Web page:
We do not gather on Sunday, even during the week of July 4th, to celebrate our U.S. citizenship. That’s not what the church does, because that’s not who the church is.
The church doesn’t unite around an earthly citizenship; the body of the church unites around a heavenly citizenship. The church is not made up of people who unite together under a particular country’s flag; the church is made up of people who unite together under a particular cross—the cross of Jesus Christ. We have more in common with a Syrian Christian sitting next to us than an American atheist—far more in common, forever.
This is why, when we gather as a church, we put aside national and even political differences. We worship under the banner, not of a country but of a King. That King’s name is definitely not Joe Biden or Donald Trump. It wasn’t Barack Obama. It wasn’t George Bush or Bill Clinton. And for that matter, it was never George Washington either.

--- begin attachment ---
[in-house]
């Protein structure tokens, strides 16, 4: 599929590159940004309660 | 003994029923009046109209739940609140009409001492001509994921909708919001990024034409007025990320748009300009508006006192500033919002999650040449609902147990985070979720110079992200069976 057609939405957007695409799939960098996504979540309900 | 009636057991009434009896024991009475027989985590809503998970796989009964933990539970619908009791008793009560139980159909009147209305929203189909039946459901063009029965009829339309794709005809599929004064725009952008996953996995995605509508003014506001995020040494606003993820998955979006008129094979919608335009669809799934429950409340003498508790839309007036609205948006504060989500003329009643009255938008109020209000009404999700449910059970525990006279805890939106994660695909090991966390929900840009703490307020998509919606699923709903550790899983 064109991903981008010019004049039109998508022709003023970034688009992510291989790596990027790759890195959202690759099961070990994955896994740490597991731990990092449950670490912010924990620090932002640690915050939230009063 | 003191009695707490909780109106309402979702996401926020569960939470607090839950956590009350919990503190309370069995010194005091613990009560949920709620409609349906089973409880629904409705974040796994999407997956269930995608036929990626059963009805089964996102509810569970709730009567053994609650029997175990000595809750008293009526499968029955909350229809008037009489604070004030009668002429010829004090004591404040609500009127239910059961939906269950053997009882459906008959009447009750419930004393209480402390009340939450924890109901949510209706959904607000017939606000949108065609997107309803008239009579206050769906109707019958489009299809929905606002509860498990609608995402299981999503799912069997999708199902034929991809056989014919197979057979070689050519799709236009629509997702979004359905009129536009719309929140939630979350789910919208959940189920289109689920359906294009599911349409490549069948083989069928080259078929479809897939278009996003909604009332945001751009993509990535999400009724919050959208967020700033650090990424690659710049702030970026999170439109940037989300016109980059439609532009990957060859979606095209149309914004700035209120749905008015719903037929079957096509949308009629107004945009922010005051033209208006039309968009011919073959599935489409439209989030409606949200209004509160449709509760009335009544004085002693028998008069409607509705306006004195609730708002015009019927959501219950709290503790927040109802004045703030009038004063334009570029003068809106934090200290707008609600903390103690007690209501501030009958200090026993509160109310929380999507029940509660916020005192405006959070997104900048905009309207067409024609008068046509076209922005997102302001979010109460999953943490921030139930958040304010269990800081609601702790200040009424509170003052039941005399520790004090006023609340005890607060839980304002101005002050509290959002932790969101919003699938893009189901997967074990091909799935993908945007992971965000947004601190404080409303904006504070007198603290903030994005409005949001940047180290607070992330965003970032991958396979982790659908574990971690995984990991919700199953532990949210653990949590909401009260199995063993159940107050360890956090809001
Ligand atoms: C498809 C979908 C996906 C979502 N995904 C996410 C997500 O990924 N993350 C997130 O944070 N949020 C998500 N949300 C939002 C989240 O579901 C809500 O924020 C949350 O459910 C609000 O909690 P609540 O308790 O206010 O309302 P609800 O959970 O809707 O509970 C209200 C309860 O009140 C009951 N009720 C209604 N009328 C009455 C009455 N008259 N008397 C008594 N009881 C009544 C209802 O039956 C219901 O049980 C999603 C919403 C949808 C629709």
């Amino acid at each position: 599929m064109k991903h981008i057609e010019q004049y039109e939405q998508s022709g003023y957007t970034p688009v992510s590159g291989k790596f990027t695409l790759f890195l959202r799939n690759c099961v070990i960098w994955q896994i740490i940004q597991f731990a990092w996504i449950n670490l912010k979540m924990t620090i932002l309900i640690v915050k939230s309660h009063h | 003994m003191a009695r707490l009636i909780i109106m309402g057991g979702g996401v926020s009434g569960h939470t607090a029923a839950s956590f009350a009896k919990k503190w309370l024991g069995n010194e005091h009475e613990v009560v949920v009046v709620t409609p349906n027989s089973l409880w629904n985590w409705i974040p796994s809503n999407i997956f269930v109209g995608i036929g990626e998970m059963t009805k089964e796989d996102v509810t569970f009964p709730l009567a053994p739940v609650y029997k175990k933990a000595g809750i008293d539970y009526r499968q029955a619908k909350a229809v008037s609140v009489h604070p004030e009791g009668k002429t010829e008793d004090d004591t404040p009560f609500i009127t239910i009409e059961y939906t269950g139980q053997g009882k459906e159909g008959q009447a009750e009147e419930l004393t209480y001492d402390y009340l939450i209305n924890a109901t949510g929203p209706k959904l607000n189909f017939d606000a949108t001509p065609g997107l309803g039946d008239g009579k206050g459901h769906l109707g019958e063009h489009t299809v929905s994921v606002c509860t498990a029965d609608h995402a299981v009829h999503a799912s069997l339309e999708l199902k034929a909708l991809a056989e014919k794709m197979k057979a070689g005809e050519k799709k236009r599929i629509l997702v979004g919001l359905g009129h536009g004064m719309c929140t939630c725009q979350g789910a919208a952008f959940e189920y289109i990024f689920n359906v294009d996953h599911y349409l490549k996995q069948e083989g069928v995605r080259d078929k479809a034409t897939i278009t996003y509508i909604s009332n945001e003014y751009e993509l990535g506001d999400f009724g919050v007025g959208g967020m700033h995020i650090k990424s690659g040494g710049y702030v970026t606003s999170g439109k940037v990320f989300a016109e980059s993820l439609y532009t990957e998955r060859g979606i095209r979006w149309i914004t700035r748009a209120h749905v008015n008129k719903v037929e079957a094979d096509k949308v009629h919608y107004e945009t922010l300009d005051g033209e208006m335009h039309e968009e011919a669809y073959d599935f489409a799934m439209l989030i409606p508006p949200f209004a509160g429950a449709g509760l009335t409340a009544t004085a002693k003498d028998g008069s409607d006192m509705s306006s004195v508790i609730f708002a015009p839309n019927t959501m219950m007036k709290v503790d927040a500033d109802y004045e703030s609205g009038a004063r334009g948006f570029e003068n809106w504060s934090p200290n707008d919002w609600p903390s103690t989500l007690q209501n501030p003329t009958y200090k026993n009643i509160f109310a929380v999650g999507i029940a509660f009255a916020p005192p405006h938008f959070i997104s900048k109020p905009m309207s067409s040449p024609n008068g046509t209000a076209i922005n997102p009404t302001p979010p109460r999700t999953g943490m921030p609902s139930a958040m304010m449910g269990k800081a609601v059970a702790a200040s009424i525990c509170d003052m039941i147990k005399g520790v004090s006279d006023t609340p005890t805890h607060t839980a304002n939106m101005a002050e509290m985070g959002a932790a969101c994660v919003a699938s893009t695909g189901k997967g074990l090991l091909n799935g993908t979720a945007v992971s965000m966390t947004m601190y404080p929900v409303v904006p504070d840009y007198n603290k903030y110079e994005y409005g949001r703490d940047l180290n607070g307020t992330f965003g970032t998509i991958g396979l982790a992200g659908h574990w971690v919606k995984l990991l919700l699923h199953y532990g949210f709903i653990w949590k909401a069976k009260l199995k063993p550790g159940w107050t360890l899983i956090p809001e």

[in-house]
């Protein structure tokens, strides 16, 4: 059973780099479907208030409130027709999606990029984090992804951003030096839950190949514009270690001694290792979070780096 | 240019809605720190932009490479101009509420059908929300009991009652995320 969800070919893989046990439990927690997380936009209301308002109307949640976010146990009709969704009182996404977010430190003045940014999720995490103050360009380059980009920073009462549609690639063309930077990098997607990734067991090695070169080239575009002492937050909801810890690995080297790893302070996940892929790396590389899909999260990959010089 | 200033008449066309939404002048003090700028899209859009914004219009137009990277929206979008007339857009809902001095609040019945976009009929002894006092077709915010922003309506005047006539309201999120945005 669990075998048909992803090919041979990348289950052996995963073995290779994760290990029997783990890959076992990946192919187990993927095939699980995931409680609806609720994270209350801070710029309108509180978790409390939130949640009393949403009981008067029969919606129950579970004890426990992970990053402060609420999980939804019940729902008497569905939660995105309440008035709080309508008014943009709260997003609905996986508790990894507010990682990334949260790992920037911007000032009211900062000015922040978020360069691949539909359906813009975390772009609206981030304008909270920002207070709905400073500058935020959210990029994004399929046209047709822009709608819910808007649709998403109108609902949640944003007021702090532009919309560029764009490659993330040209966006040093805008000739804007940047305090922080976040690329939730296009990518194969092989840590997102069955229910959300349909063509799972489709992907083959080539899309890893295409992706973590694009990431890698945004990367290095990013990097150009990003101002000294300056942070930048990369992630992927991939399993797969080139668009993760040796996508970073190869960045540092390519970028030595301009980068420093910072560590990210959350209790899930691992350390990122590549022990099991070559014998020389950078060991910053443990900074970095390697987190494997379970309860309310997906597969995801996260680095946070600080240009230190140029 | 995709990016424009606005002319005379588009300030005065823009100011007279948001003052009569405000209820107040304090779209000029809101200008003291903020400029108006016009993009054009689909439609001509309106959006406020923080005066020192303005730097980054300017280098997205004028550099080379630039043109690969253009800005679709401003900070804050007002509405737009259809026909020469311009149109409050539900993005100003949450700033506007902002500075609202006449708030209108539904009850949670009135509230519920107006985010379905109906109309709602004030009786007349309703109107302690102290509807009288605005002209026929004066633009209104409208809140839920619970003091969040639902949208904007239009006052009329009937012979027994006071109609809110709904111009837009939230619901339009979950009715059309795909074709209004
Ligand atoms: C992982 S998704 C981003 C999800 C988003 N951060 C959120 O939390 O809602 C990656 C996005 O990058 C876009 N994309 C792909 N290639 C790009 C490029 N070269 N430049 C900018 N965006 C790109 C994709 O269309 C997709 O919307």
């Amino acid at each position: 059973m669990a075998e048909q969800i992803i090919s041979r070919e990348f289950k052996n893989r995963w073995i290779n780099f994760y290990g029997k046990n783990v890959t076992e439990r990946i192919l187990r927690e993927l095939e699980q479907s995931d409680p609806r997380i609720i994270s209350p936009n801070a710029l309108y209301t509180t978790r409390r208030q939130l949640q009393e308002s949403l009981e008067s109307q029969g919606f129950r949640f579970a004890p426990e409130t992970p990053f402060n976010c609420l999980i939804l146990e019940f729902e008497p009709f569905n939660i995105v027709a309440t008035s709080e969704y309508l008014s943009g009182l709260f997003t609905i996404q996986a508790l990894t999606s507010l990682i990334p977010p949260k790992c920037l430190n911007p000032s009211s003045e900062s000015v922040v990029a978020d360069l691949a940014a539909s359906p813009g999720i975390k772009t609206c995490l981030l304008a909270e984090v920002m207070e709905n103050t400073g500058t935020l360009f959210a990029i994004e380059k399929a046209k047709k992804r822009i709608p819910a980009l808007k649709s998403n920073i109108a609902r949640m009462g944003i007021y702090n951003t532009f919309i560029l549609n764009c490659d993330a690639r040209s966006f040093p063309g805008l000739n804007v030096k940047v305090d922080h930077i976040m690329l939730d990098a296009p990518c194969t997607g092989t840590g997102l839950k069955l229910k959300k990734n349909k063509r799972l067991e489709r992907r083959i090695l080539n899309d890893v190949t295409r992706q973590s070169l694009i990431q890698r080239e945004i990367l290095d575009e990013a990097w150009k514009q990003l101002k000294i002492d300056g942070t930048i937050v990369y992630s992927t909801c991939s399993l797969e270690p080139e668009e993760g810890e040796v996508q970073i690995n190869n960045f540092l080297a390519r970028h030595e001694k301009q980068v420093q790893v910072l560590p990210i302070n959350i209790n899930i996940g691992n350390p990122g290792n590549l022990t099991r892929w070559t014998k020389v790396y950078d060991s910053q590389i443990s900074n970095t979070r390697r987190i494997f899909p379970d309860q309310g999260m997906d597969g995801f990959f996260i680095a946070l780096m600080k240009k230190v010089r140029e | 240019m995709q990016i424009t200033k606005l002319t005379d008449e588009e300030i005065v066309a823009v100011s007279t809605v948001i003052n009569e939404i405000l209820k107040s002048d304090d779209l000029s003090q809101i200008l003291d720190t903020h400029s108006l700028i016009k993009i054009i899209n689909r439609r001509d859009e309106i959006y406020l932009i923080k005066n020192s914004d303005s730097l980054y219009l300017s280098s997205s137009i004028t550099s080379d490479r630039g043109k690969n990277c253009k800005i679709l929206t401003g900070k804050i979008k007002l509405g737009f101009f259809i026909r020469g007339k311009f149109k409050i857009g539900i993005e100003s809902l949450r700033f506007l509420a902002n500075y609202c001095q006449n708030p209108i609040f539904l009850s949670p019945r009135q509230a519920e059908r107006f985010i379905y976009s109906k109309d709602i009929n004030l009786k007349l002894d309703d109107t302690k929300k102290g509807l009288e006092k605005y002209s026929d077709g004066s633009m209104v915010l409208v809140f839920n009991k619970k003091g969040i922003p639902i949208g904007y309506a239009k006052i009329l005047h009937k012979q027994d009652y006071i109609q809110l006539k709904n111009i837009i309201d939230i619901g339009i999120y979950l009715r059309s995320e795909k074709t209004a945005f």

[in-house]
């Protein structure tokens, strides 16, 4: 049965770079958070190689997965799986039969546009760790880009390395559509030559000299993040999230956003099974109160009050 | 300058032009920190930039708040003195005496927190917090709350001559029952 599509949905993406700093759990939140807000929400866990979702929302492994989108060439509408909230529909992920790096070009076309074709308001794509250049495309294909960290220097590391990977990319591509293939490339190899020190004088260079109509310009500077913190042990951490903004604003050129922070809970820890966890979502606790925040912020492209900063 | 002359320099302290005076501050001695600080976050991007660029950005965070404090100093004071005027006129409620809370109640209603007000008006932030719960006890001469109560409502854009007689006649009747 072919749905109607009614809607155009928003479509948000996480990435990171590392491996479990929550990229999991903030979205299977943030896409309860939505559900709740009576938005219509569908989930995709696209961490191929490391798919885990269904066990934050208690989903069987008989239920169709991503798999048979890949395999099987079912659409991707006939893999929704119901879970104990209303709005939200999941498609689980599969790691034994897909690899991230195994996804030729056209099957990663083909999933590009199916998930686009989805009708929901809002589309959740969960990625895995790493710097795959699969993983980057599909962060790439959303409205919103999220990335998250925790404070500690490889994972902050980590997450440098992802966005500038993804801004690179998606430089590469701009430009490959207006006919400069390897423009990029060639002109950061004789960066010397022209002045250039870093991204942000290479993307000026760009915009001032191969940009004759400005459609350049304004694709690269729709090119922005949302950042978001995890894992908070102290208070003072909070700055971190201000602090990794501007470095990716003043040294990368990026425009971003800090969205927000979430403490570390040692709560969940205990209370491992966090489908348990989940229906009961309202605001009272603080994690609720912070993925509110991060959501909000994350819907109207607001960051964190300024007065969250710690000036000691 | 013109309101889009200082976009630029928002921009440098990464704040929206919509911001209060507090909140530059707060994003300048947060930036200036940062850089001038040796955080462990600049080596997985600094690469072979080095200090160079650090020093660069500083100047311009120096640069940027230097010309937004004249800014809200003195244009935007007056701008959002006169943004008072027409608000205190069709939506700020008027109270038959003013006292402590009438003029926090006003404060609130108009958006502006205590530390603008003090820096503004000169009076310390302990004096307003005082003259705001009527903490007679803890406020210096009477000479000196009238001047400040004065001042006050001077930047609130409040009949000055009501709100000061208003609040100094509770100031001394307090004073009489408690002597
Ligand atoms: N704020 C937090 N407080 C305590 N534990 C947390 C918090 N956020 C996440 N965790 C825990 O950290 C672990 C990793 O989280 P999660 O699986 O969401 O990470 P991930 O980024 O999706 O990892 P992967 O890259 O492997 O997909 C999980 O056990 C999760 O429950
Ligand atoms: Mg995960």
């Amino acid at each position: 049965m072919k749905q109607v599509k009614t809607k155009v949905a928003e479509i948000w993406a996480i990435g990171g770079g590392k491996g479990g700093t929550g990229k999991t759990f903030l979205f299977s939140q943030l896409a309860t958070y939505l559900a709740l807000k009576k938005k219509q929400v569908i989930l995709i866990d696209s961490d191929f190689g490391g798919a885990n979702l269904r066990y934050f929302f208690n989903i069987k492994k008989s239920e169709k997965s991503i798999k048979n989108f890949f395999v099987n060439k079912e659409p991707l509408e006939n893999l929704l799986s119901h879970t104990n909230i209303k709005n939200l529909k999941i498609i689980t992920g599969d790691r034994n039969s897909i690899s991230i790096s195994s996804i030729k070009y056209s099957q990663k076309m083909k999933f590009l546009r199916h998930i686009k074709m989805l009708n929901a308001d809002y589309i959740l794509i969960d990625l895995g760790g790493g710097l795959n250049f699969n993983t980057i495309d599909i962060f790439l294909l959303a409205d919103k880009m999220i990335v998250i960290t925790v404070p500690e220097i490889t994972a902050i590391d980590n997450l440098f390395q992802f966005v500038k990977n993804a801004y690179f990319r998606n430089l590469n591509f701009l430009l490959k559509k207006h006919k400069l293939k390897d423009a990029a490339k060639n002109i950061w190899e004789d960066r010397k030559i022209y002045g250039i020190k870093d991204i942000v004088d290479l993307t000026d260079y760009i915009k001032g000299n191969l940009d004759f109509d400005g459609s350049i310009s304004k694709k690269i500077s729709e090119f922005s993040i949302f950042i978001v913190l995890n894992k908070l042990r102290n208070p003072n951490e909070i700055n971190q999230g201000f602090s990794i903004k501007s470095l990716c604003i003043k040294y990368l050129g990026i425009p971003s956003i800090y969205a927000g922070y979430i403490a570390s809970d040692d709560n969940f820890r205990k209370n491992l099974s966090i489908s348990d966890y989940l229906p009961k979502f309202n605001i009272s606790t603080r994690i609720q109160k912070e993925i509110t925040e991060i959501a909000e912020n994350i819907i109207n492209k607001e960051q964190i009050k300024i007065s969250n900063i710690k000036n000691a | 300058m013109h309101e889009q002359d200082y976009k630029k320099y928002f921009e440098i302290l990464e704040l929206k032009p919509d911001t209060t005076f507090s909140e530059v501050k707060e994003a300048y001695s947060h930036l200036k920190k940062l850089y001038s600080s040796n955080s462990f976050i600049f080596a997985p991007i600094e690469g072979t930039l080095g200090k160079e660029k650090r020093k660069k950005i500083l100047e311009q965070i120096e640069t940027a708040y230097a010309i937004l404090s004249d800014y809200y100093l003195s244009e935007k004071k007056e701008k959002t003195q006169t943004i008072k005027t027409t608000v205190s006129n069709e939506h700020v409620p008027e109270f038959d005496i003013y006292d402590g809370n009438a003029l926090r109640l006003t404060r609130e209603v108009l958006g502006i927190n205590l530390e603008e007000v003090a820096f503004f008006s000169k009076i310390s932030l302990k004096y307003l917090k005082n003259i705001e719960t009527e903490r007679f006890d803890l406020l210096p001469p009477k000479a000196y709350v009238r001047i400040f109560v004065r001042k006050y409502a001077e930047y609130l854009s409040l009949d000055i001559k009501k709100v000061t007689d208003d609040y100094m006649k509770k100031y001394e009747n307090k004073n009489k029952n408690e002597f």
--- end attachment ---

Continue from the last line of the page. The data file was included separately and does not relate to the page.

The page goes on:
Our King’s name is, always has been, and always will be Jesus Christ.
As thankful as we are for the freedom that our government gives us, the purpose of our gathering today and every Sunday all year long is to celebrate the freedom God has given us in Christ, because that’s a freedom we enjoy no matter where we live, no matter where our passport is from. It’s a freedom that transcends nations and governments. It’s a freedom that we will celebrate with people from every nation for all of eternity. We are free servants of God. That’s what makes us the church.
Now, with that freedom—our freedom in Christ, which is ultimate freedom—comes much responsibility for the Christian in his or her country, including the United States. So follow this: the apostle Peter says that we are to use our freedom in Christ in two main ways.
We use our freedom in Christ to model good lives.